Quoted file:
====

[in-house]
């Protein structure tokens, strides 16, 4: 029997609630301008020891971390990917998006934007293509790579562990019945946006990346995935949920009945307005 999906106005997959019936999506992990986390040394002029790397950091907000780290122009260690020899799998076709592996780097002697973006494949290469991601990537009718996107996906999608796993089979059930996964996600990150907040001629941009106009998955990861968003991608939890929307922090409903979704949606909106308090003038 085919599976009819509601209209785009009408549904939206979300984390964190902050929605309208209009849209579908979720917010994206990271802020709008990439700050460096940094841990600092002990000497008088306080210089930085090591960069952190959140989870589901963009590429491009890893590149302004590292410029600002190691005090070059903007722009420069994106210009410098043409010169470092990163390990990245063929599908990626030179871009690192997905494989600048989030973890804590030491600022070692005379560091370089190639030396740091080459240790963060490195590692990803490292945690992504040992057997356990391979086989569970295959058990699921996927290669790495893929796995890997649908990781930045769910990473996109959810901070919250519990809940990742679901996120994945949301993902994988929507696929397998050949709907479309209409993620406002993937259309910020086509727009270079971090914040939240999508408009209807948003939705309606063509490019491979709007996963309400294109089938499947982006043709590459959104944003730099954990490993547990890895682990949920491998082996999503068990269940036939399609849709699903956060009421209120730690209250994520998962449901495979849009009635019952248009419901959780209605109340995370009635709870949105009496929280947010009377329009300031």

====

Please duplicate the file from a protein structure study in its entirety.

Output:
[in-house]
């Protein structure tokens, strides 16, 4: 029997609630301008020891971390990917998006934007293509790579562990019945946006990346995935949920009945307005 999906106005997959019936999506992990986390040394002029790397950091907000780290122009260690020899799998076709592996780097002697973006494949290469991601990537009718996107996906999608796993089979059930996964996600990150907040001629941009106009998955990861968003991608939890929307922090409903979704949606909106308090003038 085919599976009819509601209209785009009408549904939206979300984390964190902050929605309208209009849209579908979720917010994206990271802020709008990439700050460096940094841990600092002990000497008088306080210089930085090591960069952190959140989870589901963009590429491009890893590149302004590292410029600002190691005090070059903007722009420069994106210009410098043409010169470092990163390990990245063929599908990626030179871009690192997905494989600048989030973890804590030491600022070692005379560091370089190639030396740091080459240790963060490195590692990803490292945690992504040992057997356990391979086989569970295959058990699921996927290669790495893929796995890997649908990781930045769910990473996109959810901070919250519990809940990742679901996120994945949301993902994988929507696929397998050949709907479309209409993620406002993937259309910020086509727009270079971090914040939240999508408009209807948003939705309606063509490019491979709007996963309400294109089938499947982006043709590459959104944003730099954990490993547990890895682990949920491998082996999503068990269940036939399609849709699903956060009421209120730690209250994520998962449901495979849009009635019952248009419901959780209605109340995370009635709870949105009496929280947010009377329009300031």